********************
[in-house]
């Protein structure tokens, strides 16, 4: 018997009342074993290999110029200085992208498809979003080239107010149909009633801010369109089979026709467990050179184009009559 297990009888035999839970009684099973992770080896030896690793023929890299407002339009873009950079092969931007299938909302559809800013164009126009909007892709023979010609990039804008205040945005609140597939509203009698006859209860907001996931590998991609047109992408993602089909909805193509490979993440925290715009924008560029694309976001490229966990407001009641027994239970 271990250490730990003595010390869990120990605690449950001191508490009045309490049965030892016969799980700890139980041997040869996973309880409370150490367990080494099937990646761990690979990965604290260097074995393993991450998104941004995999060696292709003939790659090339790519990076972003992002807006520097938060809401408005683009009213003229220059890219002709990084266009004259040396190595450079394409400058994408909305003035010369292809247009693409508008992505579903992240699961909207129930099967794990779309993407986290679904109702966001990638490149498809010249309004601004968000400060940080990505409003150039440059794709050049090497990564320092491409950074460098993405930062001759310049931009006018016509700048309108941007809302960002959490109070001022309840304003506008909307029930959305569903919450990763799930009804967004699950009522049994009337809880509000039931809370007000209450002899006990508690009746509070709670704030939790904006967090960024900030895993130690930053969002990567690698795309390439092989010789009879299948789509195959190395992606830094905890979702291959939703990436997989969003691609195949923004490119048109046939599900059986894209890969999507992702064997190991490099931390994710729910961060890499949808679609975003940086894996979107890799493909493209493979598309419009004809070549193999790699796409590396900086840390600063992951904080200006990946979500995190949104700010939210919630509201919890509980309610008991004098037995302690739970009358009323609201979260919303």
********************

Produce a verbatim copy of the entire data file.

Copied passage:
[in-house]
């Protein structure tokens, strides 16, 4: 018997009342074993290999110029200085992208498809979003080239107010149909009633801010369109089979026709467990050179184009009559 297990009888035999839970009684099973992770080896030896690793023929890299407002339009873009950079092969931007299938909302559809800013164009126009909007892709023979010609990039804008205040945005609140597939509203009698006859209860907001996931590998991609047109992408993602089909909805193509490979993440925290715009924008560029694309976001490229966990407001009641027994239970 271990250490730990003595010390869990120990605690449950001191508490009045309490049965030892016969799980700890139980041997040869996973309880409370150490367990080494099937990646761990690979990965604290260097074995393993991450998104941004995999060696292709003939790659090339790519990076972003992002807006520097938060809401408005683009009213003229220059890219002709990084266009004259040396190595450079394409400058994408909305003035010369292809247009693409508008992505579903992240699961909207129930099967794990779309993407986290679904109702966001990638490149498809010249309004601004968000400060940080990505409003150039440059794709050049090497990564320092491409950074460098993405930062001759310049931009006018016509700048309108941007809302960002959490109070001022309840304003506008909307029930959305569903919450990763799930009804967004699950009522049994009337809880509000039931809370007000209450002899006990508690009746509070709670704030939790904006967090960024900030895993130690930053969002990567690698795309390439092989010789009879299948789509195959190395992606830094905890979702291959939703990436997989969003691609195949923004490119048109046939599900059986894209890969999507992702064997190991490099931390994710729910961060890499949808679609975003940086894996979107890799493909493209493979598309419009004809070549193999790699796409590396900086840390600063992951904080200006990946979500995190949104700010939210919630509201919890509980309610008991004098037995302690739970009358009323609201979260919303």